This is what must change. If unions insist on negotiating such details for its members, remove the cloak of secrecy usually afforded personnel matters. Politicians and the public deserve 60 days to review those details and provide comments to the city, county or state negotiators. Only after a public comment period should any agreement be finalized.

If Oregon lawmakers address police violence during next week’s special session in Salem, they should take a closer look at SB1604. 

Here’s the official summary of the bill: “Restricts arbitration award from ordering disciplinary action that differs from disciplinary action imposed by law enforcement agency if arbitrator makes finding that misconduct occurred consistent with agency’s finding of misconduct, and disciplinary action imposed by agency is consistent with provisions of discipline guide or discipline matrix adopted by agency as result of collective bargaining and incorporated into agency’s disciplinary policies.”

A shorter summary might be this: “When the fix is in, the fix must stay in.” Outside authorities in many cases would be prevented from meting any discipline that differs from the terms negotiated (in secret) by police unions. This should outrage politicians, the public and good cops everywhere. Defund the Police Union.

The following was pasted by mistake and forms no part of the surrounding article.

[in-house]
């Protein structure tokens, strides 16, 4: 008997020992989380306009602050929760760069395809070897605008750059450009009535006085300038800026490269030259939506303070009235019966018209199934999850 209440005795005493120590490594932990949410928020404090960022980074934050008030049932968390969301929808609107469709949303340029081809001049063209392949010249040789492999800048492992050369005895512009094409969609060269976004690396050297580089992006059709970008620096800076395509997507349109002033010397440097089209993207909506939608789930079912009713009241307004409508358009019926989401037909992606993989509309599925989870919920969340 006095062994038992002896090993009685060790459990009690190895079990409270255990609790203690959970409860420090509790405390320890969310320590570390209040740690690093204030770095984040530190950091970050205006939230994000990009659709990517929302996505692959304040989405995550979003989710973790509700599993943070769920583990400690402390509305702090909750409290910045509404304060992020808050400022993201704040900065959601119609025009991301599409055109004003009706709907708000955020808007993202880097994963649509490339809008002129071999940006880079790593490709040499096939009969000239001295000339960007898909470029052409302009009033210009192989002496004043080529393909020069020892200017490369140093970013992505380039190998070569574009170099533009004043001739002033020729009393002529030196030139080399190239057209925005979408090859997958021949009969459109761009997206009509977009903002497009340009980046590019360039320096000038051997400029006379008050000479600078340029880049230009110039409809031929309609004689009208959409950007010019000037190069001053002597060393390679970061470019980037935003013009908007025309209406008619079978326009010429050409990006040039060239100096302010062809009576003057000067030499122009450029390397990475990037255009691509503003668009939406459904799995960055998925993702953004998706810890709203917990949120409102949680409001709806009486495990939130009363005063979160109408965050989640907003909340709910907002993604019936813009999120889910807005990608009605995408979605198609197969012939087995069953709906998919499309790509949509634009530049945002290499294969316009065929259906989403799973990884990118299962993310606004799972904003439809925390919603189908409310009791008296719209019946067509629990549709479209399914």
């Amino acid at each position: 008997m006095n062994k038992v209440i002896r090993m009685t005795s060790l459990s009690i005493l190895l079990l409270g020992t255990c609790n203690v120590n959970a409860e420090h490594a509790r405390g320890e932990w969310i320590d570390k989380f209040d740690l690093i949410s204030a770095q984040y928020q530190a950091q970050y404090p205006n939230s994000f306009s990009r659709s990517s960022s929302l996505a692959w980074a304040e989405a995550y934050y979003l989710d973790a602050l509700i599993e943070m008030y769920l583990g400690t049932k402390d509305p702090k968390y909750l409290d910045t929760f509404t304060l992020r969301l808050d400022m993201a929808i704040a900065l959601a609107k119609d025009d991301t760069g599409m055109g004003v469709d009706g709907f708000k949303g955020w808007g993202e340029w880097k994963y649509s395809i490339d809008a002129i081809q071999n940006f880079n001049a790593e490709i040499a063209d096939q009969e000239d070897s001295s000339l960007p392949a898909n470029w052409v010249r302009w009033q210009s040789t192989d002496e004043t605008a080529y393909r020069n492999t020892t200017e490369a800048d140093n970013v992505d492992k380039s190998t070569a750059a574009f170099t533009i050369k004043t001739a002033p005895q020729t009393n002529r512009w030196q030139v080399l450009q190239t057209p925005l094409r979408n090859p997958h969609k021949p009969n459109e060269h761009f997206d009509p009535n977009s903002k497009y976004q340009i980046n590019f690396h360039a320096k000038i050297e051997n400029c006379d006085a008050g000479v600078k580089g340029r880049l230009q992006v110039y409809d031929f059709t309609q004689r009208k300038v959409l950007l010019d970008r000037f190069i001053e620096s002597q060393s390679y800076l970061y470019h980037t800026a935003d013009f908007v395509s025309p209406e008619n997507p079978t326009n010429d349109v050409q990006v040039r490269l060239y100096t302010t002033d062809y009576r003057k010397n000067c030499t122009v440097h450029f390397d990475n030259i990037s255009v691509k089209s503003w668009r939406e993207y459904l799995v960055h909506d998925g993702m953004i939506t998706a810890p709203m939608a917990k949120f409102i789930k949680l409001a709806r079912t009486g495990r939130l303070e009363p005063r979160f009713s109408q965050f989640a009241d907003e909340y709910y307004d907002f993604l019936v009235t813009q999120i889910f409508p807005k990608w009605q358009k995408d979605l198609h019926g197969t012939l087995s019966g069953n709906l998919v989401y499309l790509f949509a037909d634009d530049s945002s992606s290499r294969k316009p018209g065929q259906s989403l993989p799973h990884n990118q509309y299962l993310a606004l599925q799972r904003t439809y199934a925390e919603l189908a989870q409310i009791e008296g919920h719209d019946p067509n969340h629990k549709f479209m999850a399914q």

Don Kahle ( writes a column each Friday for The Register-Guard and blogs at

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All About Grandfathers

August 7th, 2020 by dk

Last week was all about grandfathers for me. Both of my grandfathers came to mind as I labored over some overdue summer chores, and my sons lost the only grandfather they’ve ever known after a prolonged decline.

The week started with me painting a few bathroom doors. I have always succeeded in avoiding this particular task because there’s always something else that also needs doing. Painting is always dead last on my list when dividing chores comes up.

I had an abusive grandfather who deployed his grandchildren as free labor to repaint a rental house he owned in our neighborhood. I was probably 10, maybe 12. He got me started in a bedroom closet. Hours later, he returned to find me still in the closet, trying desperately to match the wet wall with the dry wall.